How much true the Nobel Laureate is to his word is open to question. How far his micro credit ventures in Bangladesh go hand in hand with the concept of human value and Three Zero Civilization is subject to public scrutiny. His Grameen Bank and other sister concerns proved examples of profit maximization and wealth accumulation. His journey from an economist to a global icon began with the establishment of Grameen Bank in Bangladesh. Founded in 1983, Grameen Bank’s avowed aim was to provide microcredit to the poor, particularly women empowering them to alleviate rural poverty. Yunus’s alleged misuse of funds and questionable business practices have cast shadows over his illustrious career. Despite Grameen Bank’s establishment under the auspices of the Bangladesh government, he wielded enormous control over its operations and established a network of 28 affiliated institutions. This consolidation of power has raised legitimate concerns about accountability and transparency within the organization, prompting calls for greater oversight and scrutiny.

As Yunus’s actions and associations have come under intense scrutiny and raised questions about his integrity and motives, he is using his global personal leverages, rhetoric of social slogans and anti-govt campaign to cushion from the controversies. His recent participation in the Rome Human Fraternity conference is part of it.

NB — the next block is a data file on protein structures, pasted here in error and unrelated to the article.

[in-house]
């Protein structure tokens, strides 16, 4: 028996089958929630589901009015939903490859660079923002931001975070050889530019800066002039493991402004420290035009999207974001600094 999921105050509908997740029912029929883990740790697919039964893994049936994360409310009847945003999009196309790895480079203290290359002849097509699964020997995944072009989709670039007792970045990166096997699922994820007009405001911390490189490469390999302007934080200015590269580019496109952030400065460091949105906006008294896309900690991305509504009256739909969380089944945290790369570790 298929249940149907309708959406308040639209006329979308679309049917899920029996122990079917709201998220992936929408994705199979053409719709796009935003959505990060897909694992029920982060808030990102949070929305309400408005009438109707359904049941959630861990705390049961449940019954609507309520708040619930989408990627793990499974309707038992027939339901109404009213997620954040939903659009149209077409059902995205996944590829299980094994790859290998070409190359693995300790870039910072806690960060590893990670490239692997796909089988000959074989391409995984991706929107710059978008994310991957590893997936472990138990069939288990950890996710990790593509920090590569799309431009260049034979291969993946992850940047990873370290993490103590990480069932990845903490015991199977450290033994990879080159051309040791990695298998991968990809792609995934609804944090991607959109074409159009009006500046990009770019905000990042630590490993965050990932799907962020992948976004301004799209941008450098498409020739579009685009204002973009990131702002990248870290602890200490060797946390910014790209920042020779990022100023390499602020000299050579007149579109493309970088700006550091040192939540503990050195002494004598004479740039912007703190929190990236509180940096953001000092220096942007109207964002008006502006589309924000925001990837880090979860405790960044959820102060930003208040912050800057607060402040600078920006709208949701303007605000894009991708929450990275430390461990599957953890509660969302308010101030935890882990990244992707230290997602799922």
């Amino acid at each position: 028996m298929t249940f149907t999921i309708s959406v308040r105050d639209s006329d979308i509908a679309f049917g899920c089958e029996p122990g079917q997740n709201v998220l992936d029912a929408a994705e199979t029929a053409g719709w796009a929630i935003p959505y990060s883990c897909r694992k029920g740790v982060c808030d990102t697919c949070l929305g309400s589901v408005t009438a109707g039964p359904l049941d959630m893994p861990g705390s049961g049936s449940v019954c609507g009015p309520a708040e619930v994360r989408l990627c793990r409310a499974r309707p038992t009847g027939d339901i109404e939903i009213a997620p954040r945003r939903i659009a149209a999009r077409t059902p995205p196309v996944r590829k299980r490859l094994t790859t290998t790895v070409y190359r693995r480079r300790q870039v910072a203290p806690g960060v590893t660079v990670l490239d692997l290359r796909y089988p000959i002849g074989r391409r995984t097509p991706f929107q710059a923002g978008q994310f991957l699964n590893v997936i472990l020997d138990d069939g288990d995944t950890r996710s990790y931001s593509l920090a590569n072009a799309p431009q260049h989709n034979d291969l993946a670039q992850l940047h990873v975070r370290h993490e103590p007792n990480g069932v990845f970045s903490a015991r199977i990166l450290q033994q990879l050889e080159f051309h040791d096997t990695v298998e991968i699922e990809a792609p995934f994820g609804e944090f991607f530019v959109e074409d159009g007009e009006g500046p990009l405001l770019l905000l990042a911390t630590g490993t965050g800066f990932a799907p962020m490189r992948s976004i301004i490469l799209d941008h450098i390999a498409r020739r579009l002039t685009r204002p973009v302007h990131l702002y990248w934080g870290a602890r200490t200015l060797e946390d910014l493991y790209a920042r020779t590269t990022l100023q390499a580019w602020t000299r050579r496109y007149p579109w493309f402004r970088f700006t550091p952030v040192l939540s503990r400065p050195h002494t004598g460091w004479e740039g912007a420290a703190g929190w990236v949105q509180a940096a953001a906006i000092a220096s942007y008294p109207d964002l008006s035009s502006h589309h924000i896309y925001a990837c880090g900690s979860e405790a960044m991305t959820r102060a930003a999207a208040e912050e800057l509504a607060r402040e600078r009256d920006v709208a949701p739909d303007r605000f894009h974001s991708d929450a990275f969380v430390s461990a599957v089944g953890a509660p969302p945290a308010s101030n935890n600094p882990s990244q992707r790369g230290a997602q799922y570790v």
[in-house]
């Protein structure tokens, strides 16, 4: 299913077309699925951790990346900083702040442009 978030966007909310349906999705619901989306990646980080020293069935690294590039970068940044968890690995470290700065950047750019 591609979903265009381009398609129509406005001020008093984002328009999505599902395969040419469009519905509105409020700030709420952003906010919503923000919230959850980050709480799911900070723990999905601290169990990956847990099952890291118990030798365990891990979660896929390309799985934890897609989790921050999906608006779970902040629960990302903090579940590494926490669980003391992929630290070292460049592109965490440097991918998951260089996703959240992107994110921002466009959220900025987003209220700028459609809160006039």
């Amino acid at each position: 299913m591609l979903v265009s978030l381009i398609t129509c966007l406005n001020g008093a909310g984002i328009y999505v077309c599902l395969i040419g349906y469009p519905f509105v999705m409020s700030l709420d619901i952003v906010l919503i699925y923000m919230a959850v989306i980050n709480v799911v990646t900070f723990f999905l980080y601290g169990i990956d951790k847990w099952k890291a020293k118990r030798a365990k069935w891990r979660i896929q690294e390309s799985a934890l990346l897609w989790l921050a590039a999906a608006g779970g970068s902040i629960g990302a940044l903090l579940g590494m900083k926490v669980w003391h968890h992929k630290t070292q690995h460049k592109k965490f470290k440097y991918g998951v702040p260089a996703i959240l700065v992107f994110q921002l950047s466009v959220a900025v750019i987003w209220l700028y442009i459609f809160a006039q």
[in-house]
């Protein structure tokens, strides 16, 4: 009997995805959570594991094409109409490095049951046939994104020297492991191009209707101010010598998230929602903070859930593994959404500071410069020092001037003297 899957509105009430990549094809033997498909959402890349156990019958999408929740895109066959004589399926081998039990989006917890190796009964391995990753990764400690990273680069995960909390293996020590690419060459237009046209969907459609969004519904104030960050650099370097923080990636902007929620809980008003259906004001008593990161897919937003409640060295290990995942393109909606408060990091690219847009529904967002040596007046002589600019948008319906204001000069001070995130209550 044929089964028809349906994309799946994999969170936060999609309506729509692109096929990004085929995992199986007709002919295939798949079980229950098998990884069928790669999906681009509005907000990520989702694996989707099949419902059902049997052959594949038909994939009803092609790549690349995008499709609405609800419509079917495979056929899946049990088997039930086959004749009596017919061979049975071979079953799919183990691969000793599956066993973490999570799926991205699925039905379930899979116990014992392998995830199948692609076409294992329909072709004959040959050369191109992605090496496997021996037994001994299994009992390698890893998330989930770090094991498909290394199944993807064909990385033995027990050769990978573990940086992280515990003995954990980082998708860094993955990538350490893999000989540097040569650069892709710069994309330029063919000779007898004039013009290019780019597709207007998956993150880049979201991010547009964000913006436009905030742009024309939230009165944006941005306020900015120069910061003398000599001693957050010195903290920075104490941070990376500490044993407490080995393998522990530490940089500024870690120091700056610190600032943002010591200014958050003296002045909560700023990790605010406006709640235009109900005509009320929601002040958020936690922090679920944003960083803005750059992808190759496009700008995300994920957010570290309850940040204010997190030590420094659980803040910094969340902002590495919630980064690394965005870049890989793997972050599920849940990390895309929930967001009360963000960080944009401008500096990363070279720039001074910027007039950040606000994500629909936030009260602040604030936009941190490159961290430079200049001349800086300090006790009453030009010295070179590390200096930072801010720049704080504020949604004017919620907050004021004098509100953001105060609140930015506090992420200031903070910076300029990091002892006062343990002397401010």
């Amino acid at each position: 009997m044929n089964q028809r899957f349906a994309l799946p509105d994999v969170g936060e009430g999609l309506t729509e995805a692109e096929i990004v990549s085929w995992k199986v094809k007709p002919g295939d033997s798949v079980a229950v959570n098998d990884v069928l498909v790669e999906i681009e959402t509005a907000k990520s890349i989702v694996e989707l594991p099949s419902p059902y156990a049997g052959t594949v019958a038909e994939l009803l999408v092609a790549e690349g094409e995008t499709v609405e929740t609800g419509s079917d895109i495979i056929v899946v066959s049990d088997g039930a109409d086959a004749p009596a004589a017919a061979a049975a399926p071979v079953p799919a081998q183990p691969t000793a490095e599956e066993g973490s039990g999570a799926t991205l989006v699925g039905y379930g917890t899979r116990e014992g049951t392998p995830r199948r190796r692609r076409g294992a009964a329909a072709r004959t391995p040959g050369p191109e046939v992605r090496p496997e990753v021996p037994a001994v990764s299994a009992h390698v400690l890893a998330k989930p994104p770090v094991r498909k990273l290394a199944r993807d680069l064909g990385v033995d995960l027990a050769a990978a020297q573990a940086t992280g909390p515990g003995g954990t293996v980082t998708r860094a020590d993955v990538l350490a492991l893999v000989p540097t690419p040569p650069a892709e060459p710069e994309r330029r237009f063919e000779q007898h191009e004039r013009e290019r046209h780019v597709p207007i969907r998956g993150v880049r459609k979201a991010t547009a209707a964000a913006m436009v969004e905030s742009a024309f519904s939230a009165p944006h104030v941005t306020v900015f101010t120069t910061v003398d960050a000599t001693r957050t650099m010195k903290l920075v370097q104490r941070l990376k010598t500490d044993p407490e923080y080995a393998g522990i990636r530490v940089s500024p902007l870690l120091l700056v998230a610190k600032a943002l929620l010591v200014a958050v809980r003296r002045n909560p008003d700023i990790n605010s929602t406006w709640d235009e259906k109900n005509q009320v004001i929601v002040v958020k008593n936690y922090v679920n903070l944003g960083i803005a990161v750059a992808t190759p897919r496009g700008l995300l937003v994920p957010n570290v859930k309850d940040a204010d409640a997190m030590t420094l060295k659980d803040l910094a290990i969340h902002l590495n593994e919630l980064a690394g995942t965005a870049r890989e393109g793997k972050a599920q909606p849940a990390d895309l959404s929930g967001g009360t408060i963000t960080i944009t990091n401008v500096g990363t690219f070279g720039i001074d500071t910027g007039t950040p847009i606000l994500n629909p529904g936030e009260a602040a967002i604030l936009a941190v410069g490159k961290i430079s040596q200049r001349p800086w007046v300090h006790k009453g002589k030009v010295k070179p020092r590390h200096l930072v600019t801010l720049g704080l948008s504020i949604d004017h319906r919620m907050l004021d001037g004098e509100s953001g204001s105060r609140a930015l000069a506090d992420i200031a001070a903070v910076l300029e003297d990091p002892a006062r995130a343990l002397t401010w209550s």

Yunus’s innovative approach to poverty alleviation called international attention and earned him the Nobel Peace Prize in 2006. This has consolidated his status as a champion of social change and brought him under the global spotlight. However, his entanglement in Bangladesh’s tumultuous political landscape, particularly during the 1/11 regime, marked a significant turning point in his career. As the military-backed caretaker government sought to reshape the country’s political dynamics in an unconstitutional way, Yunus emerged as a central figure, exerting a strong influence and leveraging his international connections to navigate the complex geopolitical landscape. His skill at cultivating international relationships has been a cornerstone of his strategy. He has close ties with figures like former US President Bill Clinton, his wife and former Secretary of State Hillary Clinton, and President Barak Obama. Yunus’s influence on US political circles led to the withholding of World Bank funds for the construction of the Padma Bridge. Moreover, his alignment with the Democratic Party further solidified his position, allowing him to bring the intricate political dynamics to his advantage.